Selective serotonin reuptake inhibitors (SSRIs) were associated with high remission in adults with panic disorder, according to the findings of a systematic review and network meta-analysis recently published in The BMJ.

The study aimed to identify medication classes and specific SSRIs that provide high rates of remission as well as a low risk of adverse events when used in the treatment of panic disorder with or without agoraphobia. The study authors searched Embase, Medline, and ClinicalTrials.gov for randomized controlled trials that compared panic disorder treatment options in adults by analyzing remissions, dropouts, and adverse events.

The revised Cochrane risk of bias tool for randomized trials was used to assess the risk of bias in the studies included in the analysis and random effects models were used to perform direct meta-analyses. Additionally, the comparative efficacy of medication classes and specific SSRIs were estimated using a 2-stage network meta-analysis with surface under the cumulative ranking curve (SUCRA).


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The analysis included 87 studies with a total of 12,800 patients receiving 12 different medication classes. The majority of the studies (86/87) included in the analysis were at some risk of bias.

Findings showed that when compared with placebo, significantly higher remission rates were observed in patients receiving tricyclic antidepressants (risk ratio [RR], 1.39; 95% CI, 1.26-1.54), benzodiazepines (RR, 1.47; 95% CI, 1.36-1.60), monoamine oxidase inhibitors (RR, 1.30; 95% CI, 1.00-1.69), SSRIs (RR, 1.38; 95% CI, 1.26-1.50), and serotonin-noradrenaline reuptake inhibitors (RR, 1.27; 95% CI, 1.12-1.45).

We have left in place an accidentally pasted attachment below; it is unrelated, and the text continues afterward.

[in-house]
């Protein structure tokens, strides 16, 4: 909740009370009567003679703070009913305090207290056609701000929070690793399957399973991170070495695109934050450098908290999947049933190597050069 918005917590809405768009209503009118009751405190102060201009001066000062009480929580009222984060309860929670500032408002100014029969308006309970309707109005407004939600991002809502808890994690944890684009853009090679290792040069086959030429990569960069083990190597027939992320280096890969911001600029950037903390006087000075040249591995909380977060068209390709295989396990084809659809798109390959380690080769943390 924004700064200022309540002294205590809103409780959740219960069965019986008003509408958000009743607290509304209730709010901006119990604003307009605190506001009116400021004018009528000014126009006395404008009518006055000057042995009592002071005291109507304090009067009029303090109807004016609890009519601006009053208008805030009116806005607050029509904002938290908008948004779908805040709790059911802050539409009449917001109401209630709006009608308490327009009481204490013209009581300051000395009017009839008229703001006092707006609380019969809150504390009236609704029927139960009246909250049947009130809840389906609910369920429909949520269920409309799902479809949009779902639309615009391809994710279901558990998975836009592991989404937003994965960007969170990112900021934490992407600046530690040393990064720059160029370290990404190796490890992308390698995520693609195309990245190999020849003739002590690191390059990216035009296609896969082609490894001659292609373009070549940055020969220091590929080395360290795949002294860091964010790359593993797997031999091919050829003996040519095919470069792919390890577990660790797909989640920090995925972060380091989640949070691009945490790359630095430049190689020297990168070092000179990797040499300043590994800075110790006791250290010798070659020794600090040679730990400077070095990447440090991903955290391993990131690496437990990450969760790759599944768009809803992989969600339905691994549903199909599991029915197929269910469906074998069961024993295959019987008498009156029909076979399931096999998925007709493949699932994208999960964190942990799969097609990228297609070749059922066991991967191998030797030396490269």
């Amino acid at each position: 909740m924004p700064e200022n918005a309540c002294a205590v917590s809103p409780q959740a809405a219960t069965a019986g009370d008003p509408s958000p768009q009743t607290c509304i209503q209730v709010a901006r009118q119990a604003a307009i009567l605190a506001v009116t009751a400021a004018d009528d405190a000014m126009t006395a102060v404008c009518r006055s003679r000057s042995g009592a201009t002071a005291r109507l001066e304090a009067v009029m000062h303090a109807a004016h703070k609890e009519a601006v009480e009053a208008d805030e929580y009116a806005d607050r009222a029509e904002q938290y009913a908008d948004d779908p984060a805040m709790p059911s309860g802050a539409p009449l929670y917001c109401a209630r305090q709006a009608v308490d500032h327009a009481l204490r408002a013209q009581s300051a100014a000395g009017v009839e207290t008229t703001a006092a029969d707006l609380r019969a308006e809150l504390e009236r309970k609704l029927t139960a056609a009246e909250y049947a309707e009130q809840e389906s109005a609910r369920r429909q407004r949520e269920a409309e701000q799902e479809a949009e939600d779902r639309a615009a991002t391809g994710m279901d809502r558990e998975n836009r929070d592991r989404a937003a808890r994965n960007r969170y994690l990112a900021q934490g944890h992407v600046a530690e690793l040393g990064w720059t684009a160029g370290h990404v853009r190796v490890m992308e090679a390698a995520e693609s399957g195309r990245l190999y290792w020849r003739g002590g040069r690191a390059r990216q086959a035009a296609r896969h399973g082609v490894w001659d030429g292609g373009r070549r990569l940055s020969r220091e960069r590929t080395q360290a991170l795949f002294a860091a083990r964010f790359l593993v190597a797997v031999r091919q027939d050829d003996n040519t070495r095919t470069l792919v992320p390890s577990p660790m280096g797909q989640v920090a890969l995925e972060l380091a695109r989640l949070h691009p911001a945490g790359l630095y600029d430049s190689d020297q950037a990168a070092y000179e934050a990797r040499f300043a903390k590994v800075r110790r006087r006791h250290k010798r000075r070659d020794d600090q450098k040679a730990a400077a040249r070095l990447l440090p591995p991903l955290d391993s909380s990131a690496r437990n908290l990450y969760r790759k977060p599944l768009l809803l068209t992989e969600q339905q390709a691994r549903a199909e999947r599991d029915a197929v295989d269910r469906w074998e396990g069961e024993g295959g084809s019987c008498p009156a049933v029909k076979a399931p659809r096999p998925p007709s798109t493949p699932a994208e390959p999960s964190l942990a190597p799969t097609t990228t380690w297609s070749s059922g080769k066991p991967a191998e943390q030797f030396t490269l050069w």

Based on SUCRA score, the best treatments for remission were benzodiazepines (84.5%; mean rank, 2.4), tricyclic antidepressants (68.7%; mean rank, 3.8), and SSRIs (66.4%; mean rank, 4.0); beta-blockers and buspirone were ranked worst.

As for safety, the risk of adverse events was found to be significantly greater with tricyclic antidepressants, benzodiazepines, and SSRIs when compared with placebo. However, the authors noted that “a SUCRA cluster ranking plot considering both remission and adverse events among all drug classes indicated that SSRIs were associated with high remission and low risk of adverse events.”

When individual SSRIs were assessed, sertraline and escitalopram were found to be the most safe and effective.

“Our findings suggest that SSRIs offer important benefit with low risk for drug treatment of panic disorder,” the study authors concluded. “The findings should be interpreted with caution, however, as the results were based on evidence with moderate to very low levels of certainty.”

Reference

Chawla N, Anothaisintawee T, Charoenrungrueangchai K, et al. Drug treatment for panic disorder with or without agoraphobia: systematic review and network meta-analysis of randomised controlled trials. BMJ. Published online January 19, 2022. doi: 10.1136/bmj-2021-066084.

This article originally appeared on MPR